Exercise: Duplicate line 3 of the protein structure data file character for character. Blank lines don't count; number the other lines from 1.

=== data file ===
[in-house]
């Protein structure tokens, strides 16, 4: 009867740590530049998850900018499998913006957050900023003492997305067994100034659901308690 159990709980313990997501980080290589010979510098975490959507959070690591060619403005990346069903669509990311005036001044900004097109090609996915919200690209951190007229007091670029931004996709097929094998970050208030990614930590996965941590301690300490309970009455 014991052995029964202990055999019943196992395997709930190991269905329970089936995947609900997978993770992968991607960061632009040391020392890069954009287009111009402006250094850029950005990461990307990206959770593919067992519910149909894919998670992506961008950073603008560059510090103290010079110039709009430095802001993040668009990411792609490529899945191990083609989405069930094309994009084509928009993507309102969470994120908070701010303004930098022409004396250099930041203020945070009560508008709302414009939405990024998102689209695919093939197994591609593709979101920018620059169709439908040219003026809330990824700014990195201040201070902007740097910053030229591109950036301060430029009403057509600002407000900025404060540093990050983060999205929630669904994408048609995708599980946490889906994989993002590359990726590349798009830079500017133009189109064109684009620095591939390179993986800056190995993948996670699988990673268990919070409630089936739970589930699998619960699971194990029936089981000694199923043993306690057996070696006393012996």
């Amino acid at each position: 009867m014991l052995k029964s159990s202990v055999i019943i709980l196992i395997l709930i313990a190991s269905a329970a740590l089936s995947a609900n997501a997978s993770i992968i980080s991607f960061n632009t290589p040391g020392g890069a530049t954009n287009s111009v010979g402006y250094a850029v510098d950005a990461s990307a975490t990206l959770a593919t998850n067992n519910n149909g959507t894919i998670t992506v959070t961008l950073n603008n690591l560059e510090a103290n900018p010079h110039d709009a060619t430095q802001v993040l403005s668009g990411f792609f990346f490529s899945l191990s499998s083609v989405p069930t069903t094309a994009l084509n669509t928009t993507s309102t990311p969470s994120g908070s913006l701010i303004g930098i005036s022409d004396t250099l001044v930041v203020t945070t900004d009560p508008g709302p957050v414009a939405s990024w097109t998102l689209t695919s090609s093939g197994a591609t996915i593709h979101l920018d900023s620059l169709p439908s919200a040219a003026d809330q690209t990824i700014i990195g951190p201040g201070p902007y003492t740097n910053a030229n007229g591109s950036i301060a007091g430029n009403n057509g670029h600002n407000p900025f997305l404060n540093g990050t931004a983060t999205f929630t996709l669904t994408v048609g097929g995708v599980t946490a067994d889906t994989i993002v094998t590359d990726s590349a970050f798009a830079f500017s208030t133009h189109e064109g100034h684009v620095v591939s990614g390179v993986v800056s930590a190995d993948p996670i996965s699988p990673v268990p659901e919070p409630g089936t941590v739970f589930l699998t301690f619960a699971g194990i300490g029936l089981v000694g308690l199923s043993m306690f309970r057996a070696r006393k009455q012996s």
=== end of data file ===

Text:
């Amino acid at each position: 009867m014991l052995k029964s159990s202990v055999i019943i709980l196992i395997l709930i313990a190991s269905a329970a740590l089936s995947a609900n997501a997978s993770i992968i980080s991607f960061n632009t290589p040391g020392g890069a530049t954009n287009s111009v010979g402006y250094a850029v510098d950005a990461s990307a975490t990206l959770a593919t998850n067992n519910n149909g959507t894919i998670t992506v959070t961008l950073n603008n690591l560059e510090a103290n900018p010079h110039d709009a060619t430095q802001v993040l403005s668009g990411f792609f990346f490529s899945l191990s499998s083609v989405p069930t069903t094309a994009l084509n669509t928009t993507s309102t990311p969470s994120g908070s913006l701010i303004g930098i005036s022409d004396t250099l001044v930041v203020t945070t900004d009560p508008g709302p957050v414009a939405s990024w097109t998102l689209t695919s090609s093939g197994a591609t996915i593709h979101l920018d900023s620059l169709p439908s919200a040219a003026d809330q690209t990824i700014i990195g951190p201040g201070p902007y003492t740097n910053a030229n007229g591109s950036i301060a007091g430029n009403n057509g670029h600002n407000p900025f997305l404060n540093g990050t931004a983060t999205f929630t996709l669904t994408v048609g097929g995708v599980t946490a067994d889906t994989i993002v094998t590359d990726s590349a970050f798009a830079f500017s208030t133009h189109e064109g100034h684009v620095v591939s990614g390179v993986v800056s930590a190995d993948p996670i996965s699988p990673v268990p659901e919070p409630g089936t941590v739970f589930l699998t301690f619960a699971g194990i300490g029936l089981v000694g308690l199923s043993m306690f309970r057996a070696r006393k009455q012996s």